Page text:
Nike posted its slowest quarterly sales growth in nearly seven years in the face of intensifying competition from Adidas and said it expects a further drop in revenue from North America.
Shares of the Dow component were trading down 3.7 percent at $51.71 after the bell on Tuesday.
Nike is battling pressures on many fronts - in North America a reinvigorated Adidas has taken market share, while athleisure, a decade-long trend that saw shoppers wear sports apparel for formal and informal occasions, has been fading.
Certain retailers may respond to the weak demand in North America through door closures and potential discontinuities, which could lead to contraction of revenue in the market in the current quarter, Nike said on a post-earnings call.
Beaverton, Oregon-based Nike also said it expects its second-quarter revenue to grow in the low single-digit percentage range.
Bankruptcies from Sports Authority and Sports Chalet earlier in the year have seen Nike's distribution channels weaken and those that remain - sporting goods retailers such as Finish Line and Dick's Sporting Goods - have called out sharp falls in store visits and the need to cut prices to battle online competition.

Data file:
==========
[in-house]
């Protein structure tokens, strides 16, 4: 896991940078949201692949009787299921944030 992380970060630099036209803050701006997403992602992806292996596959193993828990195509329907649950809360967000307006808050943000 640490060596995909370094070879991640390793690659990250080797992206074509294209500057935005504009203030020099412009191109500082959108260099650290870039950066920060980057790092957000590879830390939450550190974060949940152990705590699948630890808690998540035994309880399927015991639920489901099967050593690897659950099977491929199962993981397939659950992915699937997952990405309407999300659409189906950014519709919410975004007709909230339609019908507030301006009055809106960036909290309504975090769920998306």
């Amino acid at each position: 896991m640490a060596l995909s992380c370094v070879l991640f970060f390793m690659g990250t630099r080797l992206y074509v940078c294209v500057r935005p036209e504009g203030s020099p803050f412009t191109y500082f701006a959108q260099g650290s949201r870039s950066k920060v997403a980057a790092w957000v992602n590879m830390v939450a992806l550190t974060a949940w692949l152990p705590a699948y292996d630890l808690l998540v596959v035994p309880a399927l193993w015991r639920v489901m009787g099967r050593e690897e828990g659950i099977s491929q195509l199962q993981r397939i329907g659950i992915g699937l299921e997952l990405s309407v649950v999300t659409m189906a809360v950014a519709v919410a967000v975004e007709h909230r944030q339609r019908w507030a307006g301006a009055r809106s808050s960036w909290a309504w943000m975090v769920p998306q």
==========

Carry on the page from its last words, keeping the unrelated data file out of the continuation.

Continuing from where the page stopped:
Finish Line, earlier this year, had also pointed out a lack of innovation in shoe styles in the market from footwear makers to have dampened demand.
Nike's gross margins fell 1.8 percent to 43.7 percent, while inventory was up 6 percent in the first quarter ended Aug. 31, driven by higher off-price sales.
Revenue from North America, the company's largest revenue contributor, fell 3 percent - its first decline in more than 10 quarters.
However, Nike said it banked on international sales to meet its mid single-digit revenue growth target for the year.
Sales from Greater China rose 9 percent and revenue from the Europe, the Middle East and Africa (EMEA) region grew 4 percent in the quarter.
Total revenue rose marginally to $9.07 billion, while Nike said it earned 57 cents per share.
Analysts on average had expected revenue of $9.08 billion and earnings of 48 cents per share, according to Thomson Reuters I/B/E/S.
(Reporting by Gayathree Ganesan in Bengaluru; Editing by Sriraj Kalluvila and Martina D'Couto)